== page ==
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The Water-Energy-Food-Health Nexus

Charles Arthur's picture
UN Industrial Development Organization

Editor of UNIDO's magazine, Making It: Industry for Development. Making It is a quarterly magazine to stimulate debate about global industrial development issues. It discusses the role of...

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  • Mar 2, 2016

Ursula Schaefer-Preuss wants a water-secure world where the productive power of water is harnessed and its destructive force is minimized


nexus_mainThe Global Water Partnership is an international network open to organizations both within and outside the water community, including government institutions, United Nations agencies, non-governmental organizations, civil society groups and the private sector. Our vision is for a water secure world. A water secure world harnesses the productive power of water and minimizes its destructive force. It is a world where every person has enough safe, affordable, clean water to lead a healthy and productive life.

There is increasing global recognition and acceptance that the water-energy-food-health nexus is at the core of the 2030 Agenda for Sustainable Development, where sustainable growth has become increasingly imperative to address climate change and the needs of billions of people without access to basic services. Let me elaborate further on these linkages, including with reference to agriculture and nutrition, closely linked to this theme.

The importance of water for agriculture and energy for food and nutrition as well as for health – in terms of both benefits and risks – is recognized now as never before. Yet links between and among the water, agriculture, energy, food/nutrition, and health communities are weak, with serious implications for the effectiveness of efforts to improve health and nutrition. These need to be tackled through an integrated approach.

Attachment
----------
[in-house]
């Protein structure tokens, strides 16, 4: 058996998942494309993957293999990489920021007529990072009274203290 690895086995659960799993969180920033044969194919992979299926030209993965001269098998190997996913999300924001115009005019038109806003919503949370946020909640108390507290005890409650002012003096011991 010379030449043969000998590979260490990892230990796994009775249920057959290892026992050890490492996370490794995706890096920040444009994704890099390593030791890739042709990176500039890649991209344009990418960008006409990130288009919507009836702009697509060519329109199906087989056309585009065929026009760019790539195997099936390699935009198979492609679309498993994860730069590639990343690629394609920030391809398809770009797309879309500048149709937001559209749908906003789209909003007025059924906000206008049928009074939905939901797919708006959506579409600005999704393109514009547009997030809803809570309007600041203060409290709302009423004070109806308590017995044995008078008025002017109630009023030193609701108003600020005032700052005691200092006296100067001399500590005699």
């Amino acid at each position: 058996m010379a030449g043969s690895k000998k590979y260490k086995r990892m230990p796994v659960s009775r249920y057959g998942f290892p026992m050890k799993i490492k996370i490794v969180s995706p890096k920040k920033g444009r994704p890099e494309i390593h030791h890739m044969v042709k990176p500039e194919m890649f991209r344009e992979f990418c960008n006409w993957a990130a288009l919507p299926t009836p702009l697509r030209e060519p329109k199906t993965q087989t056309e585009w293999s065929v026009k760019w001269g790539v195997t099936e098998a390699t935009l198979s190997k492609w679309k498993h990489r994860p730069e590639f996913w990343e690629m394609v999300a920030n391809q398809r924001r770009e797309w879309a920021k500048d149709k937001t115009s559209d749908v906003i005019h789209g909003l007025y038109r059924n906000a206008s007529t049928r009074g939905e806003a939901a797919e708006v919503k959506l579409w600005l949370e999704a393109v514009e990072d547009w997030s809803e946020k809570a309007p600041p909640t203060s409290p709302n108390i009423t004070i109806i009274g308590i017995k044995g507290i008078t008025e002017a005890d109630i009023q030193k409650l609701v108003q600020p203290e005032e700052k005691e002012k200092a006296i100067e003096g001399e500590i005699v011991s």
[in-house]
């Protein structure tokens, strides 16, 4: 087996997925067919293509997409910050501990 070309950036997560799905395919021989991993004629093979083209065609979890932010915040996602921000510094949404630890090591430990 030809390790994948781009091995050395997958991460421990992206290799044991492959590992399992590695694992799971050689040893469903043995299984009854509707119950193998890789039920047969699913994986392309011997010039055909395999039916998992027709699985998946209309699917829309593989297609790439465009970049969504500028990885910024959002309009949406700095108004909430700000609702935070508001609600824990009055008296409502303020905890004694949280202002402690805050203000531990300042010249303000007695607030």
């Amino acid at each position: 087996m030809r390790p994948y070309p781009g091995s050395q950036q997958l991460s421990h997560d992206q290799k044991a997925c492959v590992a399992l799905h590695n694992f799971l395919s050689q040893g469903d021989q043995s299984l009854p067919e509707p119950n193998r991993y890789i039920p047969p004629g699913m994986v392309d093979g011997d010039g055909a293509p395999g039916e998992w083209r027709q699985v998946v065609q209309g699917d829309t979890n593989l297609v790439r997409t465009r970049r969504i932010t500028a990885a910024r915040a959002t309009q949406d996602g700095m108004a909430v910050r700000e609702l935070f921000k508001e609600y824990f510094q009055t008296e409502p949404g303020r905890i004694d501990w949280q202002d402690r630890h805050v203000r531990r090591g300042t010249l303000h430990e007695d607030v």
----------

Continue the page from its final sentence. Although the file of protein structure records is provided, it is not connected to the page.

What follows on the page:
Agricultural intensification, for example, can lead to water pollution and/or disruptions to ecosystems and to the further spread of agriculture-associated diseases and the development of new ones. Agriculture could do a better job of providing access to nutritious food products and high-quality diets to supply essential micro-nutrients for poor and marginal groups, particularly young children and women. Agriculture policies could contribute to re-directing the nutrition transition, i.e., the changes in diets toward increased consumption of cheap, calorie-dense, nutrient-poor foods which are deepening the emerging epidemic of obesity and chronic diseases in countries undergoing economic growth and rapid urbanization.

Broader access to safe drinking water and sanitation, as well as more nutritious and diversified diets, can accelerate progress in reducing water-borne diseases, malnutrition and diet-related chronic diseases and infections. Improved nutrition and by that health, in turn, can reduce poverty for the 1.4 billion people living on less than US$1.25 a day. A greater focus on the role of women in agriculture – as potential mediators of household and individual food, and nutrition security and health – as well as on the allocation of food within households – could accelerate improvements in the nutrition and health of vulnerable household members, including women, infants and young children.

Making a difference to the lives of the rural poor (and this is just as valid, in principle, for the lives of urban poor) requires:
– Taking a systematic view of how water, agriculture, energy, health, and nutrition interact globally, nationally, and locally;
– Addressing gaps in our knowledge of these relationships (for example, by developing metrics that better capture the multiple burdens of water/agriculture-associated disease and that show the benefits of safe water/food-based nutritional solutions;